Creating Diverse Show Content For Diversity


Clive Silver TV-Bay Magazine
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Diversity has been a household name in the UK for many years now. Can you tell us about your involvement with them?

After winning Britain’s Got Talent (BGT), the group’s entire existence got turned on its head. One of the first things Diversity’s leader, Ashley Banjo, did was to make a list of all the things he thought made a show great.

The screen during a performance is one of those things. It’s almost like the extra member of Diversity. It creates their world, the backdrop, and helps change the mood. Whoever designed their content had to ‘get’ the group and what they stand for. That’s where CS Media came in.

Last year marked ten years since Diversity won BGT, and the group celebrated with a special anniversary tour. What was the video requirement like for this?

The tour content is always a combination of CG and live-action shot with a green screen. What was very different this time around was that we had a lot of inserts, so the stage content featured more live action than usual. We were following each of the members of Diversity around, especially Ashley - telling the story of when he started 10 years ago to where he is today. It was a bit of a documentary, but it was also very cinematic.

The screen size that Ian, our DP, was working with on stage was also different from previous tours as it was much wider, because of the types of venues. It spurred the decision to shoot in 4K, to scale the image to the pixel size required, which was 3000 by 2200.

When we first got the pixel size requirements through, we came to the conclusion that we were going to try URSA Mini Pro G2 cameras combined with a set of Atlas anamorphics. Shooting anamorphic meant we could fit the large screen size, whilst also providing us with a fantastic image, with plenty of latitude.

How did you approach the project in terms of kit, were there any challenges along the way?

The biggest challenge that we always have is time. Ashley works to a very tight deadline, so we have to provide our service quite quickly. From the first day of our two-day shoot, to the first date of the tour, we only had a two week turnaround!

To achieve this, we relied on a pair of the URSA Mini Pro G2, then we had a Pocket Cinema Camera 6K, which goes out with us as a B-cam, to do any extra pick up shots. It’s handy as you can put it on a slider or a Ronin gimbal, and it works very quickly. The final shots stand up perfectly when cut next to the G2; it’s amazing colour science for the money spent.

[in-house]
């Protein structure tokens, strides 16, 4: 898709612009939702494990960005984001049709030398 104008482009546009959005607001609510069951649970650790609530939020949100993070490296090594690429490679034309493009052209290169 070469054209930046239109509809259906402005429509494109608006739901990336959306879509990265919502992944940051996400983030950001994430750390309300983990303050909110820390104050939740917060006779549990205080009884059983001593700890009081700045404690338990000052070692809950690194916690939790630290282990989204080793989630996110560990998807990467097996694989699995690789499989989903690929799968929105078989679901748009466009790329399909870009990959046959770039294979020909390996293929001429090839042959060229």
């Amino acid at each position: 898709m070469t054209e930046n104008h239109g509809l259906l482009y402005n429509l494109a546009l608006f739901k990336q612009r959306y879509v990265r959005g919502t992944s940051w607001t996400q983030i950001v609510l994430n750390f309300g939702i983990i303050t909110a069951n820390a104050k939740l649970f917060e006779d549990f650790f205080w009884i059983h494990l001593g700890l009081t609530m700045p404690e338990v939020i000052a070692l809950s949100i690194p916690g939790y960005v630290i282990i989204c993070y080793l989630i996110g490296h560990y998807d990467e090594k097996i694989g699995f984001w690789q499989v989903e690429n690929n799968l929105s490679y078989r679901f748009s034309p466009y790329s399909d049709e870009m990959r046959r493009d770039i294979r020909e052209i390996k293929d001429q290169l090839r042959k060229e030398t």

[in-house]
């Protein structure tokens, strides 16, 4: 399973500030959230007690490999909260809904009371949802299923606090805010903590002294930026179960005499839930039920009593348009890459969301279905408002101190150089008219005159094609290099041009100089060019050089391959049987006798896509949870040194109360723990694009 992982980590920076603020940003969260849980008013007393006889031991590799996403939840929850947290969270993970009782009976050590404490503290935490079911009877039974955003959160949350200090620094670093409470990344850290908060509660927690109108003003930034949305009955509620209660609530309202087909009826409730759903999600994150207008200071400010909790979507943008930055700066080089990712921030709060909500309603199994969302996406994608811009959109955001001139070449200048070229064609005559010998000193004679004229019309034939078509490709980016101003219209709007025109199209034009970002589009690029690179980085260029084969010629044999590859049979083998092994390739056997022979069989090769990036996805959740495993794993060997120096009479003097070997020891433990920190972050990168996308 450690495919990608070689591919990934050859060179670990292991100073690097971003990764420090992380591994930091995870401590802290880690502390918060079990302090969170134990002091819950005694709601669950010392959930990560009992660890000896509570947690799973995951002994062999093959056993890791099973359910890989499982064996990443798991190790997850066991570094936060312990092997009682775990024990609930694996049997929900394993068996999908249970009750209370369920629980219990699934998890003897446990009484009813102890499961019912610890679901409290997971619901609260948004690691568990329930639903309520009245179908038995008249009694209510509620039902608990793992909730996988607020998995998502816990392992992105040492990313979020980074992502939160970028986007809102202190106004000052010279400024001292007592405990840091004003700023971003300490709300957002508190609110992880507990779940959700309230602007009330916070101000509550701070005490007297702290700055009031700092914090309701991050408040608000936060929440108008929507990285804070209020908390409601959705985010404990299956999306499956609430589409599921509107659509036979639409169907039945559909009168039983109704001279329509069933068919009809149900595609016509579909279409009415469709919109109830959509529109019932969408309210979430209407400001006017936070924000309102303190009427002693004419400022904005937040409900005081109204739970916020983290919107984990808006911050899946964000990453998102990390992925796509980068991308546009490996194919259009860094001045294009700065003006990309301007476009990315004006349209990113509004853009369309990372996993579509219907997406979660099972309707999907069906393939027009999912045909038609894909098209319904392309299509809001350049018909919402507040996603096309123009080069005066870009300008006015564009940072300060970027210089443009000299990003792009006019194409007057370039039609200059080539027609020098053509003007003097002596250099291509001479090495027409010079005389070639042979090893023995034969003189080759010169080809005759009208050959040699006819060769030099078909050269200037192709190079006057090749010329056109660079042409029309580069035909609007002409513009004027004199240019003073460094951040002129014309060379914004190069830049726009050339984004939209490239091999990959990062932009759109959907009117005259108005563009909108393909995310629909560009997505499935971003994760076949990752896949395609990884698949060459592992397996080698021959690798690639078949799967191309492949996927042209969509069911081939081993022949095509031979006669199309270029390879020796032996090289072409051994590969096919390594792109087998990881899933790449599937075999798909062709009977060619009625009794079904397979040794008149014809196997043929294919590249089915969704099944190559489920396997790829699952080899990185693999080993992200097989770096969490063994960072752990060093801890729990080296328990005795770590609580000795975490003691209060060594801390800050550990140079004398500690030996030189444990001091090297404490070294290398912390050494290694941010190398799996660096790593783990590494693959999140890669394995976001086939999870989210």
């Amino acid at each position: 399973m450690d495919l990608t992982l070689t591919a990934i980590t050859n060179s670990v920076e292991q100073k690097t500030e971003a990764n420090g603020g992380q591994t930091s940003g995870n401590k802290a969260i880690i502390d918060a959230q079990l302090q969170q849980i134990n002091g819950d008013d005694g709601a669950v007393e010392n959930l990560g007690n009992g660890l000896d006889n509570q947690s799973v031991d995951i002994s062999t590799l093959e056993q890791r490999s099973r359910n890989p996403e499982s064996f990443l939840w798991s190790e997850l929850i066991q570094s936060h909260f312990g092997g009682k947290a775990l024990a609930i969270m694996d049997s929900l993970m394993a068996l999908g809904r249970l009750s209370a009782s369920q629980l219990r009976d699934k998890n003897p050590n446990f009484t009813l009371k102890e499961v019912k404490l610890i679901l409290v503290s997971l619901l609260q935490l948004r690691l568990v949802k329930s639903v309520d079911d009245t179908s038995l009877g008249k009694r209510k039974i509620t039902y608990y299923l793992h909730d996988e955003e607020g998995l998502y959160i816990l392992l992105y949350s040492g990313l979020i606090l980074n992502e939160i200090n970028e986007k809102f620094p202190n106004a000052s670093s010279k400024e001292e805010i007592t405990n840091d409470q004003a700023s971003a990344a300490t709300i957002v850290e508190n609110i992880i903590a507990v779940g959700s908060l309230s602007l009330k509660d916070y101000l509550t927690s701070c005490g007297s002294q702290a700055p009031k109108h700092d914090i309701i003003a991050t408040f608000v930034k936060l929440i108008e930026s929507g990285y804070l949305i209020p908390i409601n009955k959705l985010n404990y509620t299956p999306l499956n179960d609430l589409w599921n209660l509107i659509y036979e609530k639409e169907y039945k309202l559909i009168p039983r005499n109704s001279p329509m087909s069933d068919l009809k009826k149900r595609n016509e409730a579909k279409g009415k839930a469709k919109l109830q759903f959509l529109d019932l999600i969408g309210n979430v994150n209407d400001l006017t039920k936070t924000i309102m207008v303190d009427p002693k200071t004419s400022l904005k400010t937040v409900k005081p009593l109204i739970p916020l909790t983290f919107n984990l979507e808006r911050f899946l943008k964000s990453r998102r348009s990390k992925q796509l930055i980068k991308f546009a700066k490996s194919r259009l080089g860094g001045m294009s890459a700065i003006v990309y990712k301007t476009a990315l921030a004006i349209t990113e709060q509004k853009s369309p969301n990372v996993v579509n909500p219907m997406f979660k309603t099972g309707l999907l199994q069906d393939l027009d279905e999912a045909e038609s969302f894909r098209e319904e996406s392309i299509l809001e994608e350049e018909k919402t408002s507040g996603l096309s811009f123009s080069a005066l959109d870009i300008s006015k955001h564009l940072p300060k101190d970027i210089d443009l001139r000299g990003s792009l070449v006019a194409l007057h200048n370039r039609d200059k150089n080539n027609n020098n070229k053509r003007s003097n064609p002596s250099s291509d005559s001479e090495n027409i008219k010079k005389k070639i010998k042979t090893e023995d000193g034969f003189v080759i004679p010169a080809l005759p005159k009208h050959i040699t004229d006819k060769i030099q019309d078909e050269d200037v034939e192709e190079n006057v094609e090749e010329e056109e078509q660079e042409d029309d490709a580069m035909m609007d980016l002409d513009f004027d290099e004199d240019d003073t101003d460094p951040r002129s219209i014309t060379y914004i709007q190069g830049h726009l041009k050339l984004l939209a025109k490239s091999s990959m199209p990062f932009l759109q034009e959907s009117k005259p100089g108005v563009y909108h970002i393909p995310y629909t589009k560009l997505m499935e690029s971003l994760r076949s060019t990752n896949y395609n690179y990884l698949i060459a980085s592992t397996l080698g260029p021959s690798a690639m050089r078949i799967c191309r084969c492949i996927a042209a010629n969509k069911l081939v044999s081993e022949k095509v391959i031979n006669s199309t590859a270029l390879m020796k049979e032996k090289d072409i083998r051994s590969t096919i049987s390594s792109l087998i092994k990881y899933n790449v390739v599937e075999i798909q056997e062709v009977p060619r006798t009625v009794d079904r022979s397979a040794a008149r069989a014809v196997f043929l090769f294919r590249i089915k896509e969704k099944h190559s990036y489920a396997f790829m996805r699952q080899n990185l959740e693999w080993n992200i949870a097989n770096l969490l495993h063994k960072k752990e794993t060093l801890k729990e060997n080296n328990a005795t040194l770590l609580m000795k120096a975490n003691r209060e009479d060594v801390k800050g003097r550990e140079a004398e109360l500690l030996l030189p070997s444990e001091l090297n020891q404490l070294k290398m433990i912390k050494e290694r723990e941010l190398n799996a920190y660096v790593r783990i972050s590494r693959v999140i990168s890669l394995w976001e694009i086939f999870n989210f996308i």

We created our own LUT for cameras and monitors to inform a cinematic look on set, and throughout the shoot, our acquisition format was Blackmagic RAW at 5:1 constant bitrate. It provided the best relationship between file size and quality, enabling a quick turnaround.

Historically we have been working in Premiere Pro, but since Blackmagic came out with BRAW, we have all switched to DaVinci Resolve as an editing tool. We already used Resolve for colour, but the opportunity to have the grade and edit all in one place really changed things for us. We could transform the files quite quickly.

Using BRAW is genuinely what helped us complete the work to that quality in time. And remember, it’s not just the inserts that we were doing. It was all the screen content that they interact with. The output file was ProRes 422 HQ, just because of the playback of the tour.

Could you tell me about any challenges or difficulties in putting together the final cut?

Making sure everything is exact. Diversity rehearses to a music track, so when you’re following them capturing footage, everything is extremely precise. That means that when you edit, you need to keep in mind that anything they do on screen has to match up to their choreography. Resolve’s multicam editing capabilities were a lifesaver.

I think another challenge was in the move to Resolve, converting editors who have always used Premiere to a new attitude. It involved going outside of their comfort zone. But the feedback so far shows it has been well worth it, and it’s far easier to switch than they first thought. You can map your keyboard shortcuts in Resolve quite easily to match Premiere, for example, and match your editing keyboard so the learning curve isn’t as steep as you’d think. It’s really nothing to be afraid of.

Did you have a favourite sequence or scene?

I love the opening sequence that we did - it absolutely hit the nail on the head in terms of showing where the dancers have come from. It featured a lot of never seen before footage. The best thing about it is, with the combination of the anamorphic lenses, we got these lens flares in some shots too that gave a nice touch to our look. Some of the Diversity members and their families made some really lovely videos for us that we edited in, which was lovely and just works.

What advice do you have for anyone thinking of moving to Resolve for editing?

Try Blackmagic RAW out, especially if you’re using some of their cameras because the dynamic range is just fantastic. My advice is to give it a try and see how easy your editing workflow can become. Even little things, like transferring files over at the end of the day, is so quick, so easy. In a time pressured environment where everything is needed yesterday, you need the tools you do use to work as efficiently as possible. The less time spent on process means more time for creativity.


Tags: iss141 | diversity | bgt | cs media | braw | ursa minipro | blackmagic raw | braw | Clive Silver
Contributing Author Clive Silver

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